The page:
Thanks for the [undeserved] link credit, but I think it was Marko who actually provided what you cited.

    As an aside:
    As to your Q (elsewhere) in re: whether Persons is an unrecognized Veblen or just another economic scribbler…

    I suspect he ran in some of the same circles as not only Veblen, but also John R. Commons, Richard T. Ely, Edwin E. Witte et al, and was heavily influenced by [among others] Henry Dunning Macleod (whose credit theory of money in turn directly inspired Alfred Mitchell-Inness’ chartalist views – e.g., see “What Is Money?’, Banking Law Journal 1913 – which Keynes himself reviewed approvingly).

    I find Persons’ case fascinating/interesting, and am only now beginning to do some research… if/when I can compile enough a clear enough picture, I may well take you up on the idea of posting a Wikipedia entry on him.

    • merijnknibbe
      March 21, 2014 at 7:48 pm

      Oops, link credit changed… and at least for me this little journey of discovery is already quite enlightening!

  3. March 25, 2014 at 11:39 am

    I think i have to disagree (which, as a heretic, is my general-equilibrium determined utility in this representative consumer society (whose national anthem is the stirring “Give Me conveniance, or Give Me Death” (dead kennedy’s, 80’s band)). There are many maps from an n-dimensional system (eg n people) to a one dimensional one, or from n heterogeneous individuals to n identical, and/or indistinguishable ones. These are done for mathematical conveniance meaning not as bad approximations —- people choosing to write down equations they can solve, rather than equations which represent the problem, but as a better notation. (Eg in relativity theory people often use ‘moving rest frames’ and then convert back to stationary ones to make the math eaiser; and they often set all constantrs equal to 1 and later on plug in real values so you don’t end up with an apparent word salad). (Such transofromations are not , of course, always possible without approximations; see for example inverse problems, doob on potential theory, or things like splines, WAT, or O&W.).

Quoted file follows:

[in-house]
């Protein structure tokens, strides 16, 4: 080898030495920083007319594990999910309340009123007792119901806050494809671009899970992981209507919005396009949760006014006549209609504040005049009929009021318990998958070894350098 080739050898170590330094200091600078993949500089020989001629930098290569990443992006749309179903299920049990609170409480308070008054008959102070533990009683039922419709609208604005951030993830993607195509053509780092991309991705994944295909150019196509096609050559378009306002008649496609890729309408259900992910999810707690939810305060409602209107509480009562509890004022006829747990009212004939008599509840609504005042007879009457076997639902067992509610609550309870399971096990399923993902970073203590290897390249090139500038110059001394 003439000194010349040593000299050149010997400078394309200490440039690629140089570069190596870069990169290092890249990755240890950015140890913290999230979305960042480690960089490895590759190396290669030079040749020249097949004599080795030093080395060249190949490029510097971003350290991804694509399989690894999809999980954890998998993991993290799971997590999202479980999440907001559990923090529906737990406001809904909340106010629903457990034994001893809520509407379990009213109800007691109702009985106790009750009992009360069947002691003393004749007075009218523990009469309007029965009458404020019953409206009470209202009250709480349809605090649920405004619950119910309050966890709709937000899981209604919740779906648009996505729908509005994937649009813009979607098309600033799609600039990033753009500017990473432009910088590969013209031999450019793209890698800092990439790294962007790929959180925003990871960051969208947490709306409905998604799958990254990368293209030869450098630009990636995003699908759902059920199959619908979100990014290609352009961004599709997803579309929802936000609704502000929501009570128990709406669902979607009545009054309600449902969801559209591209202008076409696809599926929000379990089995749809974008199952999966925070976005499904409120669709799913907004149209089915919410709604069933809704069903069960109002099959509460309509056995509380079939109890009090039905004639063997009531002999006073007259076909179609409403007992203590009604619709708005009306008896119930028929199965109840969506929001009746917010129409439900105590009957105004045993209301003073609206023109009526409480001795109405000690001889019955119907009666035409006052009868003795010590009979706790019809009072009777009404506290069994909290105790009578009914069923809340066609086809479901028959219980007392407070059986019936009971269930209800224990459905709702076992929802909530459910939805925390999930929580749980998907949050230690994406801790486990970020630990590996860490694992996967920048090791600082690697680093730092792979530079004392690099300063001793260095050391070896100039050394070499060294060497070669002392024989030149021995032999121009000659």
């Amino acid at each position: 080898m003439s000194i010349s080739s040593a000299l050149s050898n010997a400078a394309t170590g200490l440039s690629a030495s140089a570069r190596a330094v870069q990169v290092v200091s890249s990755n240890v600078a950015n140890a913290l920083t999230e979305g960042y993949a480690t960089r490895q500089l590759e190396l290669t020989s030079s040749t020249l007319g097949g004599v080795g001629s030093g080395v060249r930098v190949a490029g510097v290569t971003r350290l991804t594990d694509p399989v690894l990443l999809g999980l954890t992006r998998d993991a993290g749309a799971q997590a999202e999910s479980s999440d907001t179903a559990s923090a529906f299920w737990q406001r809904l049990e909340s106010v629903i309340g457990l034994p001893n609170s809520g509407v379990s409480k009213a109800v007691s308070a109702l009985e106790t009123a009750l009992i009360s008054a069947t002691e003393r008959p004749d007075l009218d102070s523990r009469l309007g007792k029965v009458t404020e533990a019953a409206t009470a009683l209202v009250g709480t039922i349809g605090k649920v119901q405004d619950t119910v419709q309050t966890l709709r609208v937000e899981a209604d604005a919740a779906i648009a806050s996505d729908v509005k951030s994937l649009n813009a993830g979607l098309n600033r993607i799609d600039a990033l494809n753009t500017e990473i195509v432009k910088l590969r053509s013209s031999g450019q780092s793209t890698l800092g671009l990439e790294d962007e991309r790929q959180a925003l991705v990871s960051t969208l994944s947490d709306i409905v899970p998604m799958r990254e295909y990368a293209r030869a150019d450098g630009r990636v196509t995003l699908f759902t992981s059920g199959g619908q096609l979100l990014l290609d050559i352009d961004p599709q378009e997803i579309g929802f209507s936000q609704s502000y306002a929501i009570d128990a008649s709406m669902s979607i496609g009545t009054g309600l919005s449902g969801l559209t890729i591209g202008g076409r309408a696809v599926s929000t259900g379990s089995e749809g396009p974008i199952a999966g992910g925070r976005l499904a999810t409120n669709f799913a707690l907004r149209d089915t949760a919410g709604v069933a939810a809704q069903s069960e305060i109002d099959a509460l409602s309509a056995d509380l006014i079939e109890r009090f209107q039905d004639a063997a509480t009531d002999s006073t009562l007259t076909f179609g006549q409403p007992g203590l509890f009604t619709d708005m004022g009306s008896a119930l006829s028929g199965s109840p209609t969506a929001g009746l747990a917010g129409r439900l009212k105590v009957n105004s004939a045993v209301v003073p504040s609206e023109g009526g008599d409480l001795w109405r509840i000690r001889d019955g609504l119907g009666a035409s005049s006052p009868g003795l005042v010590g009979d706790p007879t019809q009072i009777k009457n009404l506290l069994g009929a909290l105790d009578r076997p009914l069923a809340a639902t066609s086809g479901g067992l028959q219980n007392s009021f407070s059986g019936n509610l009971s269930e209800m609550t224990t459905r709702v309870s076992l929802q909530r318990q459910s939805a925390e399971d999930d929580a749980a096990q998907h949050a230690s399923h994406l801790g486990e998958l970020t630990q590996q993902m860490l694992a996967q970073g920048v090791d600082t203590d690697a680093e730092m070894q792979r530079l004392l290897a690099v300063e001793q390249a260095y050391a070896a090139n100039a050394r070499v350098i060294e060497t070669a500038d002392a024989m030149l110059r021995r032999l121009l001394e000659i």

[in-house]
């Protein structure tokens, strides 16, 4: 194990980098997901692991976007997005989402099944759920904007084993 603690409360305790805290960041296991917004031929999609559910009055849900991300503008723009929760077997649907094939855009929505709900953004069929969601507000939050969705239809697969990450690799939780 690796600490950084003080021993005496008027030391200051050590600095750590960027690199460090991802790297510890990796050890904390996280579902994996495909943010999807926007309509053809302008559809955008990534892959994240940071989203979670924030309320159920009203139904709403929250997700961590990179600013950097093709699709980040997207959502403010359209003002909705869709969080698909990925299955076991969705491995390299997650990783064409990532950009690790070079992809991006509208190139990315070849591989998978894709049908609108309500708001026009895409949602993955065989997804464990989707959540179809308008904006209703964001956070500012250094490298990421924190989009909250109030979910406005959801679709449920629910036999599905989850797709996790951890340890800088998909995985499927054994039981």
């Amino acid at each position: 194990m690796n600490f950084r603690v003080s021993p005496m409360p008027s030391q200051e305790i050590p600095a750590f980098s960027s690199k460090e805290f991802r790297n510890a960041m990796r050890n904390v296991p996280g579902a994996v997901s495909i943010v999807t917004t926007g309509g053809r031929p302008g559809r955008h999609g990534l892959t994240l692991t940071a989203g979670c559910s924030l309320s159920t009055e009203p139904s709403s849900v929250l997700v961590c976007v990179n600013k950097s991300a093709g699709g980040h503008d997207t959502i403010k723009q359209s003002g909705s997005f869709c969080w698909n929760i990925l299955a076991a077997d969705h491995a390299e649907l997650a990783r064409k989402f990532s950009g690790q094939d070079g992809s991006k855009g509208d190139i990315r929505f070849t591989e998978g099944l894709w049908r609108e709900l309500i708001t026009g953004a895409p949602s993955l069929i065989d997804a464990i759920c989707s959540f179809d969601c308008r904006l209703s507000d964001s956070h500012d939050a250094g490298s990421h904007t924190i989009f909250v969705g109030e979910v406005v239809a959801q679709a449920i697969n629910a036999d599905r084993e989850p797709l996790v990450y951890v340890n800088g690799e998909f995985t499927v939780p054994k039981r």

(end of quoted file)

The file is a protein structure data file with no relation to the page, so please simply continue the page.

However there is Absolutely no reason why a ‘representative consumer’ cannot be constructed (represented by a utility function’) who is sensitive to, amnd adverse to (or in favor of) inequality. Its no different than saying individuals don’t care about relative amopunts of food, air, and water, or salt, sugar, and protein they consume

    A swociety viewed as a single superorganism, or input output device is as easily cponceivable as a single object as a combination of atoms or chemicals or different people. (which is to say, not really tractable, or easily). A utility or soicial welfare function which is n-dimensional is to me not theoretically all that removed from one which is one dimensional.